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Chapter 13: Involuntary receipts

A case for reform

The current taxation rules for involuntary receipts do not result in consistent treatment of involuntary receipts based on a common set of principles. As a consequence, the existing taxation treatment of involuntary transactions will vary according to the nature and form of the transaction.

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A strategy for reform

To pursue a simpler and more consistent treatment based on a common set of principles
for taxing involuntary receipts.

Reform option 1
Make no tax distinction between voluntary and involuntary receipts.

Reform option 2
Distinguish between involuntary and voluntary receipts on an equitable and consistent basis, and defer the tax liability on the former in certain circumstances.

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Key policy issues
Involuntary receipts would be taxed when received. Symmetrically, losses that arise from an involuntary event would be allowable, as either an income loss (wasting assets) or a capital loss. What is the appropriate boundary line for determining whether a transaction is voluntary? Interaction of the CGT and income tax provisions in relation to compensation receipts. What is a replacement asset? Maintaining pre-CGT status for replacement assets. Treatment of losses. Anti-avoidance rules.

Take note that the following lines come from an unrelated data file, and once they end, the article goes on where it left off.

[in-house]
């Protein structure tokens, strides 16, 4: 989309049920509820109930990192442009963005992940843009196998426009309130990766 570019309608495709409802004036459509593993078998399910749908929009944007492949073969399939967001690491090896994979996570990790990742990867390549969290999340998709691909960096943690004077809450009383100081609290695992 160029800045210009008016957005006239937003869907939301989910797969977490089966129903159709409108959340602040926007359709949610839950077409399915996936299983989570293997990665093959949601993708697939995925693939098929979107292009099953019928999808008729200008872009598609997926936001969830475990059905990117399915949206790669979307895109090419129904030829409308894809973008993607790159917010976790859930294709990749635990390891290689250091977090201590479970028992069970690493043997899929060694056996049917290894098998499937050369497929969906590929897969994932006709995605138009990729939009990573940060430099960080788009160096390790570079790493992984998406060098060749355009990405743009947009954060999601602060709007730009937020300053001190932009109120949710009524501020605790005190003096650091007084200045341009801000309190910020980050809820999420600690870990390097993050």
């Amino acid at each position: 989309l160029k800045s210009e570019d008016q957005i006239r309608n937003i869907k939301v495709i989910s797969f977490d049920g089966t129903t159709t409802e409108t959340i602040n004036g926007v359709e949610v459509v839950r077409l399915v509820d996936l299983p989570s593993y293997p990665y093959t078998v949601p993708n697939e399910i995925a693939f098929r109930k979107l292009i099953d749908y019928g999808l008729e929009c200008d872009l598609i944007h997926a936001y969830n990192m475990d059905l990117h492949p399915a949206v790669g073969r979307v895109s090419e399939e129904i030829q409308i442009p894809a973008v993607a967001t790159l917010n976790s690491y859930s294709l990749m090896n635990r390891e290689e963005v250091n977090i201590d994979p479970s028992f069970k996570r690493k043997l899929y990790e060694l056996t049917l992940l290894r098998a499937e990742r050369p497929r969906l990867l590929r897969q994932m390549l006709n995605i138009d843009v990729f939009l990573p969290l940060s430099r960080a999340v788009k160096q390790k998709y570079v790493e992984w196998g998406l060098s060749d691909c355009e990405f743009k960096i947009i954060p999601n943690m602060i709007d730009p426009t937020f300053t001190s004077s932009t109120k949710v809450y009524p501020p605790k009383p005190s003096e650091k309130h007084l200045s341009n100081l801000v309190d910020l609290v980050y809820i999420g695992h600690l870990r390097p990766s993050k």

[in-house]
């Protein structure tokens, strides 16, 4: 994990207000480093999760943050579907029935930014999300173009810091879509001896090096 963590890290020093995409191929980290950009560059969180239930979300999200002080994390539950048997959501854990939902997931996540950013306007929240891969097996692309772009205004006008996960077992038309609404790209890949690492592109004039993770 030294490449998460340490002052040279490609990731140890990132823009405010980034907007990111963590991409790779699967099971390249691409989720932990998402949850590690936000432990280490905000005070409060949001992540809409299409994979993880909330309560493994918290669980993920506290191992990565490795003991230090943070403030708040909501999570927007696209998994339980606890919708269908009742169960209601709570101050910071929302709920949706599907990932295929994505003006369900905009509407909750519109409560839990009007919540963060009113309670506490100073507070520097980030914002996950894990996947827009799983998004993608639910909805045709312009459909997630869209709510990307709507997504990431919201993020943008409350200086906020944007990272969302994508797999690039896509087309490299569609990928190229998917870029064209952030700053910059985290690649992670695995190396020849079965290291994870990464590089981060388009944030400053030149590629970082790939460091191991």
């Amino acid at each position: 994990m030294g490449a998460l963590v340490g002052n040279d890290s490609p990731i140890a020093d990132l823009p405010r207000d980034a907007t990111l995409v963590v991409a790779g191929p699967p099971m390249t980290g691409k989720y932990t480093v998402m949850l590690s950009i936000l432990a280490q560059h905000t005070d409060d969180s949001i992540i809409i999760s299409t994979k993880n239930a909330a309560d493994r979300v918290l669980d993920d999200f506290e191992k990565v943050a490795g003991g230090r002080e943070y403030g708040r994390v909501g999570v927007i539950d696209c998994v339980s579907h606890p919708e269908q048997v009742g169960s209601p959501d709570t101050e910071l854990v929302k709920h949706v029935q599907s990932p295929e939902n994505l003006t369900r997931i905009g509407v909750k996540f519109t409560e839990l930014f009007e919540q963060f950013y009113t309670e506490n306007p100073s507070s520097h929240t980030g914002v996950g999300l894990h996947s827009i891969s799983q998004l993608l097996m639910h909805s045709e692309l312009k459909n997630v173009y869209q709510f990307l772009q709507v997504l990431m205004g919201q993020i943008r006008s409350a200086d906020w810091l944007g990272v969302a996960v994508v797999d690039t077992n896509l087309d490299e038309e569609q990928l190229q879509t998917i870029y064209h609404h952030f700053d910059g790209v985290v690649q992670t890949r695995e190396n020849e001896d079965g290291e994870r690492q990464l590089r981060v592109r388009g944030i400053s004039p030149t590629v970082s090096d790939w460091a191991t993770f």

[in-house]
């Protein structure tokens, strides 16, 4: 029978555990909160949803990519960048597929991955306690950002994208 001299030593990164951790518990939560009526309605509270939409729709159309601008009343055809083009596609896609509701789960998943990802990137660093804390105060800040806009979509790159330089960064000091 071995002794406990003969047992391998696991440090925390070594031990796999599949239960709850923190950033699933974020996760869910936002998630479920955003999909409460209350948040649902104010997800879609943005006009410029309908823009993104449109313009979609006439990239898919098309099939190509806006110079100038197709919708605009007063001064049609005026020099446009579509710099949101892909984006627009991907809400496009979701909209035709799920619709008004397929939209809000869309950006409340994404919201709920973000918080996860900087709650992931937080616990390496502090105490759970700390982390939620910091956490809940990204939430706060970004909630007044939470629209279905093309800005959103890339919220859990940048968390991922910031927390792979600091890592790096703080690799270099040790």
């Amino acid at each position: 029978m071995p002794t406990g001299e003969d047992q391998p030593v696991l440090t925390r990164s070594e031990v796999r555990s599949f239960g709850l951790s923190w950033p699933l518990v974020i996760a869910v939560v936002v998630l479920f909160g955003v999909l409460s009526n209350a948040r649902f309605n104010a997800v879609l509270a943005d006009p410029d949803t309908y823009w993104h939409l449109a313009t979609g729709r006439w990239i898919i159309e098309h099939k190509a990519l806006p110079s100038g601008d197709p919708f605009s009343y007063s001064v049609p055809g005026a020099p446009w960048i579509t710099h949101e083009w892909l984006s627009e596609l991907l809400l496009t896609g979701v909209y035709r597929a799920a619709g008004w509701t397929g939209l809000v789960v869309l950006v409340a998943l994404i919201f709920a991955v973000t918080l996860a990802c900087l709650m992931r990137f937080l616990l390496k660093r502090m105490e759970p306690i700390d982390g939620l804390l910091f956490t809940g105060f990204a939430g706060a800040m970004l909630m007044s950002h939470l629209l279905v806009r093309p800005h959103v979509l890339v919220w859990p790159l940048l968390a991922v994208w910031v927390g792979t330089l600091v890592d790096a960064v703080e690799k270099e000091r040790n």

Advantages
- No boundary problems
- Consistent with income benchmark
- Symmetry between treatment of gains and losses

- Disadvantages
 Potential cash flow problems

Sub-issue

What constitutes ‘compulsion’ where the parties have scope to agree.

Sub-issue

Treatment of involuntary receipts that may be subject to ordinary income tax.

Sub-issue

If an appropriate replacement asset is not acquired, whether grounds for denying rollover relief exist.

Sub-issue

Appropriate rules to deal with more expensive replacement assets.

Sub-issue

Whether losses could be realisable immediately upon involuntary disposal
or be deferred.

Sub-issue

Whether generic value shifting rules for related parties would suffice.